If your marriage is stable and you are both on the same page for where you want to take you parenting, the next step is actually achieved within your Marriage Agreement contract, within the section on Parenting.  (An entire post on how to create a comprehensive marriage agreement is coming in the first weeks of July.  Please stay tuned!  Your marriage will thank you for it!)

It is incredibly important to have a long discussion with your spouse to discuss all aspects of parenting your children.  (Yes he will groan at the thought, but that’s because you likely haven’t allowed him to parent before.  Why would he think you will now?   You must explain that you are trying to change and you need his help.)  I will outline all of the intricate details of preparing that agreement in a few weeks, but for now you can begin by having a talk about what being a mother means to you, what you see his fatherhood meaning to you and then by listening to his views of those same things.   Start by openly and calmly discussing your individual roles.   Who is responsible for what?  Agree upon it.  Write it down.

Next talk about how each of you was raised.  What types of discipline were used?  It’s important to know this frame of reference for each of you.  What do you think worked?  What didn’t?  Which do you want to utilize for your own children?   Agree on it now. Because the next step is going to be the toughest.

Once you agree on roles.  Once you agree on the path on which you want to raise your children.  Once you agree on forms of acceptable discipline, you must then get out of his way.   Allow him the same respect you wish from him.   Prepare to bite the inside of your cheeks until they bleed.  And then watch as a miracle happens.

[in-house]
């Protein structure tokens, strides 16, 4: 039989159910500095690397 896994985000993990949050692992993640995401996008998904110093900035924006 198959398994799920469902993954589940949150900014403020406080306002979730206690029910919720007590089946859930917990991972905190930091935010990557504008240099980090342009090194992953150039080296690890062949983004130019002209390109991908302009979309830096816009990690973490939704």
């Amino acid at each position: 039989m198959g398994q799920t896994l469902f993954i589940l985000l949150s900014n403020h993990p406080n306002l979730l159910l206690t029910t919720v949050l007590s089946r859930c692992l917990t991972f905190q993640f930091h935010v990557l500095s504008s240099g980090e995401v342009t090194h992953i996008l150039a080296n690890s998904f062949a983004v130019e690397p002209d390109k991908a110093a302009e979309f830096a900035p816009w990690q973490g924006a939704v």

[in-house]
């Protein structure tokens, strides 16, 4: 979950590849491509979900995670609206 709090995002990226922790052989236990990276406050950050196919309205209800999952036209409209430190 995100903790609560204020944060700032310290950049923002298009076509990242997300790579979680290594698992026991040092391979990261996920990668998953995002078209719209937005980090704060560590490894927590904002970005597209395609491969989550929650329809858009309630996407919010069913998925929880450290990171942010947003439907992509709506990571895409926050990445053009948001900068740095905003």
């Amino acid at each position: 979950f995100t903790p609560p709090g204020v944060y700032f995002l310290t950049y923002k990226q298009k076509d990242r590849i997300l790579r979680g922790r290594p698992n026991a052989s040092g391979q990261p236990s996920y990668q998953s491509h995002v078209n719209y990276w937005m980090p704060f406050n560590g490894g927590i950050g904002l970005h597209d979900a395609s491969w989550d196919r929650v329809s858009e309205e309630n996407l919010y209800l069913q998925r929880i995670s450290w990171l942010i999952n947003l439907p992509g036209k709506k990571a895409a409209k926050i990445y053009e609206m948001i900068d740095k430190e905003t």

Over the weeks and years to come, watch him blossom as a father.   I have witnessed that when a man is free to discipline, he also becomes free to become tender and loving.  When he knows he is a role-model, he will step it up in all aspects of his living.  When he interacts with your child, it is on a new level.   He will bond unlike ever before.

When he sees that he has a definable role within your home and that you are prepared to give him the respect and space that he needs to fill that role, he will step up.  But if you have demeaned him or interfered with his fathering in the past, it will take time for him to believe you.  You will have to stick to your guns, bite those cheeks, walk away silently when you can’t bear it.  You have to trust him.

Disclaimer:  This does not in any way mean that you are to stand by while abuse in any form occurs.  That is an entirely different story and should be addressed immediately.  Never stand for abuse.  Ever.  But if you see him chastising your child for something the child did that was against your agreed upon parameters, and he is using an agreed upon form of discipline, you must clamp your lips shut and step back.  Let him work it out.   Difficult?  oh yes.  Almost impossible sometimes.  Almost.  But not impossible.   If you want it, you can do it.

The last thing I’m going to talk about here in Part 2 is a unique clause that I think ought to be in every Marriage Agreement, regardless of whether there are children in your home or not, but is especially important if there are.    Every afternoon men by the millions pour into the local bar rooms and taverns to have a beer or two (or more) before they can get themselves to head home.    If you ask them why, they will tell you that home is not a pleasant place.  They walk in to a badgering wife, unruly kids, and chaos, so it’s easier to not go home.   Please consider including in your agreements the following clause:   A buffer zone.